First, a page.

Female bullies in the workplace, like particularly insidious farts, are silent but deadly, according to the Financial Post. They often use passive aggressive tactics like "little insulting jokes and putdowns, the cold shoulder, those subtle but degrading comments and deliberate humiliation, all designed to eat away at the person's self-esteem." And the Post notes that while male bullies are equal opportunity offenders when it comes to gender, female office bullies target other women 70% of the time. In addition, when men are the offenders, it's more easily seen as harassment, but when a woman is bullying another woman, the Financial Post says, it's "perceived by many as a 'personality' issue."One of the women, Lynda Cuddy, who was a target of girl-on-girl workplace bullying said, "You tend to expect women to have more empathy and compassion, but she didn't have it. And when she seemed to, it wasn't genuine." And the evil female boss used this perception to her advantage: "the 'compassion' was likely nothing more than her fishing for personal information to identify Ms. Cuddy's vulnerabilities," the Financial Post notes. Be very, very wary of anyone at a new job who wants to me your omg bff within five seconds of your joining a company. They're generally not to be trusted. Which is not to say that you shouldn't be friends with people at work, just be cautious, as many of us have been burned by allegedly friendly co-workers. The Financial Post also suggests that if you think you're getting bullied at work, get absolutely everything in writing. "Document and log everything — gather facts. - Get it in writing. E-mails are better than voice mail. Avoid communicating with the bully when there is no witness. - For behind the closed-door bullying — do some detective work," the Post advises. "Try to gather as many specifics as possible as to what's been said. - Be professional and calm in all communication with the bully, human resources or management. Stick to the facts, present a business case of the cost of the bullying to the employer." The sad thing is, 77% of the time bullies go on to bully, and the targets lose their jobs, the Post notes. Quebec and Saskatchewan have already put anti-bullying laws on the books and Ontario is considering such a law. In the meantime, if you think you're being bullied, follow the advice above and be professional, but make sure to have a paper trail. No Sisterhood At Work [Financial Post] Earlier: Bullies Are As Common In The Cubicle As The Classroom Related: If The Boss Is Young And Male, Watch Out [NYT]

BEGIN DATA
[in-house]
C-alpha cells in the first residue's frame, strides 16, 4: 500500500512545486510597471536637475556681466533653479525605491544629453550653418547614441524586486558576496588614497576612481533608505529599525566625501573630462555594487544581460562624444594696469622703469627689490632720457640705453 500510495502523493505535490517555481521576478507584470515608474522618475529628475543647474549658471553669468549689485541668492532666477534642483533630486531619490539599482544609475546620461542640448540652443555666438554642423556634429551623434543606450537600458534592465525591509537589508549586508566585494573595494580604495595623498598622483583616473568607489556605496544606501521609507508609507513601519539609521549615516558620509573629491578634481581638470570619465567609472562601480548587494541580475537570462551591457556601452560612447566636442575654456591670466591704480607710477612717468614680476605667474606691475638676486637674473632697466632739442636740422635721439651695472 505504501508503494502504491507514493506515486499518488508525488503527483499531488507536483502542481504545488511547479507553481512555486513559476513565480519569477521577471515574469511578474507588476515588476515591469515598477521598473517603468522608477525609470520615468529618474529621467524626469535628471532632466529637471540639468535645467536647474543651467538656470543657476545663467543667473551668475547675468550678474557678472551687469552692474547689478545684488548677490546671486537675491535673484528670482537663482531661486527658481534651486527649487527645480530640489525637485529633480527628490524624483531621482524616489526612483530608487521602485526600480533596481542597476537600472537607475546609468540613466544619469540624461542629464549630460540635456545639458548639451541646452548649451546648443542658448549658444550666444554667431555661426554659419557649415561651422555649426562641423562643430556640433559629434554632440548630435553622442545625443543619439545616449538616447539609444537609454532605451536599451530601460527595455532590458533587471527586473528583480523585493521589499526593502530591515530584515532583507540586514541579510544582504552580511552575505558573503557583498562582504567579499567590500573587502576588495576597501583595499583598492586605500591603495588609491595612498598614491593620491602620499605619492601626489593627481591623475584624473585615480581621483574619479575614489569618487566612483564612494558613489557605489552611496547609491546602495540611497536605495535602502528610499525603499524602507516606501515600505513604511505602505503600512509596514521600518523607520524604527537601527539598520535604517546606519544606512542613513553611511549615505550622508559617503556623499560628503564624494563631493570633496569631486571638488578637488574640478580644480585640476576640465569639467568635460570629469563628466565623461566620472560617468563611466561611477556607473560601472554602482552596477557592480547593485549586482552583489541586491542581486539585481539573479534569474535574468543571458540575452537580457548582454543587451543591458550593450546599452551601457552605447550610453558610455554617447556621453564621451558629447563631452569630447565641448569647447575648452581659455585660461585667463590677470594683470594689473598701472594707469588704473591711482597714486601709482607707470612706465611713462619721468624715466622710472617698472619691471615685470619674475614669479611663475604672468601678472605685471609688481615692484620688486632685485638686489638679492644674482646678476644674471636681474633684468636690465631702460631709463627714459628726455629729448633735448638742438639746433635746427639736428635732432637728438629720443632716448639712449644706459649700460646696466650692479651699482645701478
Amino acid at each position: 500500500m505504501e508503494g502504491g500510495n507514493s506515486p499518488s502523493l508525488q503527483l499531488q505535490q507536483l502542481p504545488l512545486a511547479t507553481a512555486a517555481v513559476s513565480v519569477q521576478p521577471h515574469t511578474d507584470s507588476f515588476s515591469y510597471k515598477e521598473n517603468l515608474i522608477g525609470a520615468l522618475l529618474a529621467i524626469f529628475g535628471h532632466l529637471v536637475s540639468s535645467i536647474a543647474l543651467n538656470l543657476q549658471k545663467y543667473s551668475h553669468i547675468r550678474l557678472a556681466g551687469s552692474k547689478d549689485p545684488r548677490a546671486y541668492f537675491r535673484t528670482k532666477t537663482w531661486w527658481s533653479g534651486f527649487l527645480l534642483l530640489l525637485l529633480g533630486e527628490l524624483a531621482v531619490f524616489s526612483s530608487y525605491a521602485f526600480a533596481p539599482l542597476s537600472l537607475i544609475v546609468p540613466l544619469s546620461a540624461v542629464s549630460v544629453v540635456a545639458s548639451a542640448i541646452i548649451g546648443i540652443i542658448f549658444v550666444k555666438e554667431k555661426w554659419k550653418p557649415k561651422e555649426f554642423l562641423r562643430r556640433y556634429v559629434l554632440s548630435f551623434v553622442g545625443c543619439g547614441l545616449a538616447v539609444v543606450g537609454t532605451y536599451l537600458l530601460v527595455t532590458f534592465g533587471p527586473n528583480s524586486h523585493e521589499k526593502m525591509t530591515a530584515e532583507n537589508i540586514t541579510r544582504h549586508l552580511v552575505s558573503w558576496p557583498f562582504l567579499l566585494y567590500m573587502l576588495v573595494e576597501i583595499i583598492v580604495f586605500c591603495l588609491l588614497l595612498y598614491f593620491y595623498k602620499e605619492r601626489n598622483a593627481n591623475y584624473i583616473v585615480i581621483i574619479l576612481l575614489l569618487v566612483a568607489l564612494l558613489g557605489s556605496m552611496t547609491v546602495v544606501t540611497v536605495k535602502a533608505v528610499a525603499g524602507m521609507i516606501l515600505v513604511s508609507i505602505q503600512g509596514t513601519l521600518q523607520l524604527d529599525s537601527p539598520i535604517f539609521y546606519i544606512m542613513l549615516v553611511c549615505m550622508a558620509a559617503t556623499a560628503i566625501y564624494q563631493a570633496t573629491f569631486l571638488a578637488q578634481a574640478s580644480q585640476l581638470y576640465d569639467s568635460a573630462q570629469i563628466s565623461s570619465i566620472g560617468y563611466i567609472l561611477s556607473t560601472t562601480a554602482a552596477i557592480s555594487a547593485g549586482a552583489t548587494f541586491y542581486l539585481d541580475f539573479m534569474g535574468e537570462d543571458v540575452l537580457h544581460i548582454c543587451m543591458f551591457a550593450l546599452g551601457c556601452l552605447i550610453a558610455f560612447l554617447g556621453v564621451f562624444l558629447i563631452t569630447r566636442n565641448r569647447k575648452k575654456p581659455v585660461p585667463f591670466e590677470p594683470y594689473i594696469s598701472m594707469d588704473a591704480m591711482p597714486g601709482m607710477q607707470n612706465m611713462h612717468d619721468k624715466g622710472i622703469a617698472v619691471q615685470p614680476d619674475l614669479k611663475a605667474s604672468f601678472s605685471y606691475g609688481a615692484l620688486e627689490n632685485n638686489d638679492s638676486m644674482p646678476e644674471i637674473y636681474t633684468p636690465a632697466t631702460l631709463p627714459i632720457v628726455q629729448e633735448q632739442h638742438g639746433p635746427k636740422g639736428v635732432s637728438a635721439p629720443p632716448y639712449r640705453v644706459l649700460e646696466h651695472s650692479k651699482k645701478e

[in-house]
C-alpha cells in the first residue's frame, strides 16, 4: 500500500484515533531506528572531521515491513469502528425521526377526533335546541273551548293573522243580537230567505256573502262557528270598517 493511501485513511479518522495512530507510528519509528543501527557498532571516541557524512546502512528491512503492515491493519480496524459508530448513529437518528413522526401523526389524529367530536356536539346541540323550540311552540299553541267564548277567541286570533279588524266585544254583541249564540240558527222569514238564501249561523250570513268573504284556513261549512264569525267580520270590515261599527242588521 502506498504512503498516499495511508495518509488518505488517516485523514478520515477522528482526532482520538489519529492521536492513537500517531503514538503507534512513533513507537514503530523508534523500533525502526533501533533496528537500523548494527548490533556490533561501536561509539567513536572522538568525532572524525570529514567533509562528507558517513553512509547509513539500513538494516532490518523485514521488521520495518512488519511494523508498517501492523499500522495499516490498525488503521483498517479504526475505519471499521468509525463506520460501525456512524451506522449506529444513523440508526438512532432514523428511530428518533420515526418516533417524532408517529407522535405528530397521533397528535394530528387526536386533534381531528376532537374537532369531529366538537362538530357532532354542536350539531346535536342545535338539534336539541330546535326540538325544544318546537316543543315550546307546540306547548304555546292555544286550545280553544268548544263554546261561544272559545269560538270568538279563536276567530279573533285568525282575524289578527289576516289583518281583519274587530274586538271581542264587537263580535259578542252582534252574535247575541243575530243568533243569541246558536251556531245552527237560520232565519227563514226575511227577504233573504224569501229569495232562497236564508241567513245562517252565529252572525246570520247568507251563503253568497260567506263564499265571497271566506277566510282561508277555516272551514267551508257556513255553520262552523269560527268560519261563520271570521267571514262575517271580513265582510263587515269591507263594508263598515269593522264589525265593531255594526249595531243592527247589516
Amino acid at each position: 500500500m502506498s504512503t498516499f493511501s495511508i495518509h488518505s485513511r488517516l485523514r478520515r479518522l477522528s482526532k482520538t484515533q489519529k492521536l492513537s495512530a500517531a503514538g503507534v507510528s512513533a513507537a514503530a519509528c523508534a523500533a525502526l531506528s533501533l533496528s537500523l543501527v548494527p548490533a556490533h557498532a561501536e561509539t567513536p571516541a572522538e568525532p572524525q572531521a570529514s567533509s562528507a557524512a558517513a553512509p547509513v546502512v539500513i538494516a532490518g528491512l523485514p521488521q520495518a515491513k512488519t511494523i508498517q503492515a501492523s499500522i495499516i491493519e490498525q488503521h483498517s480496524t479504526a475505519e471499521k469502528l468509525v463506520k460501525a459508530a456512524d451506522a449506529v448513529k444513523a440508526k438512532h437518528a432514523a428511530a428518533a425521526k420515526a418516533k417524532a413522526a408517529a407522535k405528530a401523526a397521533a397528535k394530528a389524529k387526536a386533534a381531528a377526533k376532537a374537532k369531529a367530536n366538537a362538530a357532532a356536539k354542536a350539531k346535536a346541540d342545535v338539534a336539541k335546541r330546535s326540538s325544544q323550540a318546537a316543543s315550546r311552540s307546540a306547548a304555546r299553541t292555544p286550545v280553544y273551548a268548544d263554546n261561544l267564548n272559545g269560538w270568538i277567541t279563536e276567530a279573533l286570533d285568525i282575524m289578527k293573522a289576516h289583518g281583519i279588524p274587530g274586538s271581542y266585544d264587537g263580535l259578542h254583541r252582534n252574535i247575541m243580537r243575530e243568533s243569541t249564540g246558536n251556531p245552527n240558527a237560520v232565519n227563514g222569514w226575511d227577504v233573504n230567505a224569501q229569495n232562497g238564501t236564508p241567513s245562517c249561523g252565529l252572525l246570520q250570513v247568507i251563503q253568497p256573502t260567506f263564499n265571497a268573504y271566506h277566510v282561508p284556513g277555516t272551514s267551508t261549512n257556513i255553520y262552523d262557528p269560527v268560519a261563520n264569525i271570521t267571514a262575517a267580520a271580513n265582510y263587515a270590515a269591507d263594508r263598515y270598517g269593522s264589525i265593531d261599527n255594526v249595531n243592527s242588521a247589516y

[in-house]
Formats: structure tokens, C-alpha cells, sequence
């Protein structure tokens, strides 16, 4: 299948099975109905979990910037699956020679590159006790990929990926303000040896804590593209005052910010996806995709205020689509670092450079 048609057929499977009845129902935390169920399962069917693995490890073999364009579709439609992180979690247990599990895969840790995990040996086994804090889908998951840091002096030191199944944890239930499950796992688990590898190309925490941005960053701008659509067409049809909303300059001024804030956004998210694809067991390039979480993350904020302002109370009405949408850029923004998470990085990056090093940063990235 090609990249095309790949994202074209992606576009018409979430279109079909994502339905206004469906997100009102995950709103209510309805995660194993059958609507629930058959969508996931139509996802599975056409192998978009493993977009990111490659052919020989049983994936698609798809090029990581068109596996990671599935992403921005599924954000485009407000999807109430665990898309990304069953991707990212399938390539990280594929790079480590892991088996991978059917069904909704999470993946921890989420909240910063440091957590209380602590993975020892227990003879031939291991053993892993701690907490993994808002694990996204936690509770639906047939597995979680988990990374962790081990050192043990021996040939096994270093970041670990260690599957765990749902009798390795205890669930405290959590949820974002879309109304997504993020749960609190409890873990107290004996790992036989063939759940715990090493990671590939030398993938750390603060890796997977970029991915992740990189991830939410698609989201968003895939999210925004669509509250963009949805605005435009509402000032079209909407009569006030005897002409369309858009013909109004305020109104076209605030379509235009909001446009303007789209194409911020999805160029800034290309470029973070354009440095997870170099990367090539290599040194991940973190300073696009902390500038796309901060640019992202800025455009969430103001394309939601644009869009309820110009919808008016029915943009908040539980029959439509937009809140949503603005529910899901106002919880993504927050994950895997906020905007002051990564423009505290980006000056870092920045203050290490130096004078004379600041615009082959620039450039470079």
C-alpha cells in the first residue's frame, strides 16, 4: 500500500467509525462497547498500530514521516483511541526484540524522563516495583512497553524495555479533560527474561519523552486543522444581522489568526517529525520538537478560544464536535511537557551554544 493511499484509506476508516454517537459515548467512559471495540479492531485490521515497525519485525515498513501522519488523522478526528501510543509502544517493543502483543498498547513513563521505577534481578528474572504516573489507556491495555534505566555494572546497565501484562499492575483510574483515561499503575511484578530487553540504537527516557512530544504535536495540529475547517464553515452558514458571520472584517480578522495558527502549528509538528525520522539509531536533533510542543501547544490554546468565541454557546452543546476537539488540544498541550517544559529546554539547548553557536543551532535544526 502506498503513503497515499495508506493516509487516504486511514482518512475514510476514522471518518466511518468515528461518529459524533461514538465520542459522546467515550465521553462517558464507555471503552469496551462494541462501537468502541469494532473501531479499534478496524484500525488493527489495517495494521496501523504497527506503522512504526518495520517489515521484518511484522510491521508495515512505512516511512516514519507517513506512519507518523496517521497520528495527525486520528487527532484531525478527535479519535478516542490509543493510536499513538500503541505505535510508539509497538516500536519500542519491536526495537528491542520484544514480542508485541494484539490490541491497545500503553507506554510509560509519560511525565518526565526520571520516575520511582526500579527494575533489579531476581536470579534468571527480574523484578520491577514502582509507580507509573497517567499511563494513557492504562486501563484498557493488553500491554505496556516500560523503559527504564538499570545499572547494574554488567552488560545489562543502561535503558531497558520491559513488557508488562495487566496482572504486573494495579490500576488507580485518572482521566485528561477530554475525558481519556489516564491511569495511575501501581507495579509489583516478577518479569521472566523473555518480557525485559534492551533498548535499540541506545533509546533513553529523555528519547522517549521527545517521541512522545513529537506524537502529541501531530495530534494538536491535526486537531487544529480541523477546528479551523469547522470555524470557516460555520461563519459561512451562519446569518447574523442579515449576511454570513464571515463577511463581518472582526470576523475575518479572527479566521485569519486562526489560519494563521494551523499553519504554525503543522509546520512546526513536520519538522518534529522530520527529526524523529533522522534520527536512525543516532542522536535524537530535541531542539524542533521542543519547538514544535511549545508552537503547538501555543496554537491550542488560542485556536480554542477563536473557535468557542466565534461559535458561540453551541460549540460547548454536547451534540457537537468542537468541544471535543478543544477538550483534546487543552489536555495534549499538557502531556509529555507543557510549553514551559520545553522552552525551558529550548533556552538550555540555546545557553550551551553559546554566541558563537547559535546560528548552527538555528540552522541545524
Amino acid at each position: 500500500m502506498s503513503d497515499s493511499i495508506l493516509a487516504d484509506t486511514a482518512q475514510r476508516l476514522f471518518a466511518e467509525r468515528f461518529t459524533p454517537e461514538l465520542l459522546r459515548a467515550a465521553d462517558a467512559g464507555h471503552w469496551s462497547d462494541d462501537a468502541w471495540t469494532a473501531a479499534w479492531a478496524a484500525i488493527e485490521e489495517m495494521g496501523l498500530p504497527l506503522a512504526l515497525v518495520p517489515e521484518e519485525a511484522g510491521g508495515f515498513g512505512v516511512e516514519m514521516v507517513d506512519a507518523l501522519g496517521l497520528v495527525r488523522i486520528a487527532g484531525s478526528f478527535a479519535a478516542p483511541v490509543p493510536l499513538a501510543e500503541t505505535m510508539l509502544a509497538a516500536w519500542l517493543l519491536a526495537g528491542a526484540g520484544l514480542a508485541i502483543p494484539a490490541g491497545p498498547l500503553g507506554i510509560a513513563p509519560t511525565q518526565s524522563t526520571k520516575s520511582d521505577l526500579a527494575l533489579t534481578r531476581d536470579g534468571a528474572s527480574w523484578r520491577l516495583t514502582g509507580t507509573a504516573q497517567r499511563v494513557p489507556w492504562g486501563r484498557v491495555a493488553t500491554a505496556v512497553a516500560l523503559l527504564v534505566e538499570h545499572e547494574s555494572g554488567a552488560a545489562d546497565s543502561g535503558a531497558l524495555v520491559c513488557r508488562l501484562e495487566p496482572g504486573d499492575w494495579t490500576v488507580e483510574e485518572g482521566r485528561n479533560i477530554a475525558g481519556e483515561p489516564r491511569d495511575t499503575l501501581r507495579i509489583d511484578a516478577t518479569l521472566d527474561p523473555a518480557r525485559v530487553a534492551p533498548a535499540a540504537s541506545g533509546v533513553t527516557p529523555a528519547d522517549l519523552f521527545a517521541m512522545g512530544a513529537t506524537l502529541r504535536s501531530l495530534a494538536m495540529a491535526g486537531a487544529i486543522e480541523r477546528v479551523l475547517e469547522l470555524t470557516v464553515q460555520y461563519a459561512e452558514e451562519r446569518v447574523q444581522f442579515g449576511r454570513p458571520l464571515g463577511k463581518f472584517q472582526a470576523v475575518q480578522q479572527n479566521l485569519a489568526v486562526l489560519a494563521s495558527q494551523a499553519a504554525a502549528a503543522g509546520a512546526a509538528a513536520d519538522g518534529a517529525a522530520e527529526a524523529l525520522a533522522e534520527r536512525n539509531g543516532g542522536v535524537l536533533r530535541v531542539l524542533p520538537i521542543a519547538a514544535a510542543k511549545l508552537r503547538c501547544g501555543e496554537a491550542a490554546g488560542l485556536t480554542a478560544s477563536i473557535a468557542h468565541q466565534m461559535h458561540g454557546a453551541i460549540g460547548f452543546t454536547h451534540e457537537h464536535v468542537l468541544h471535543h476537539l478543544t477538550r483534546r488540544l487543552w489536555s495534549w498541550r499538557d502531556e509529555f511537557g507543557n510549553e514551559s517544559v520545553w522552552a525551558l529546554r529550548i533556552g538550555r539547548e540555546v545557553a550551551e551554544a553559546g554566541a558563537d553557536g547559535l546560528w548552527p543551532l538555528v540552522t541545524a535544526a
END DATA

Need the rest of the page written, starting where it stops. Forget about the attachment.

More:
Both this post and the other post regarding women not getting ahead in the workforce by hard work, rather by self-promotion, are hard for me to read.
I did all the classic stuff they tell you is wrong. Worked long hours without informing anyone. Always gave everyone credit during work presentations, even for the slightest help. And I was constantly bullied by someone below me, for reasons entirely unknown. The boss had a crush on this woman, so she would spend lots of time in his office, totally backstabbing me and telling me how awful I was at work. She would refuse to do her JOB, if part of those duties involved stuff that *I* needed for my job.
I quit, in tears. And kicking myself for not really knowing how to break the cycle. To this day, I'm not really sure what I could have done to break the bullying. A lot of our job depended on verbal communication. Any request for work I sent via email were ignored.
Anyway, this post hurts.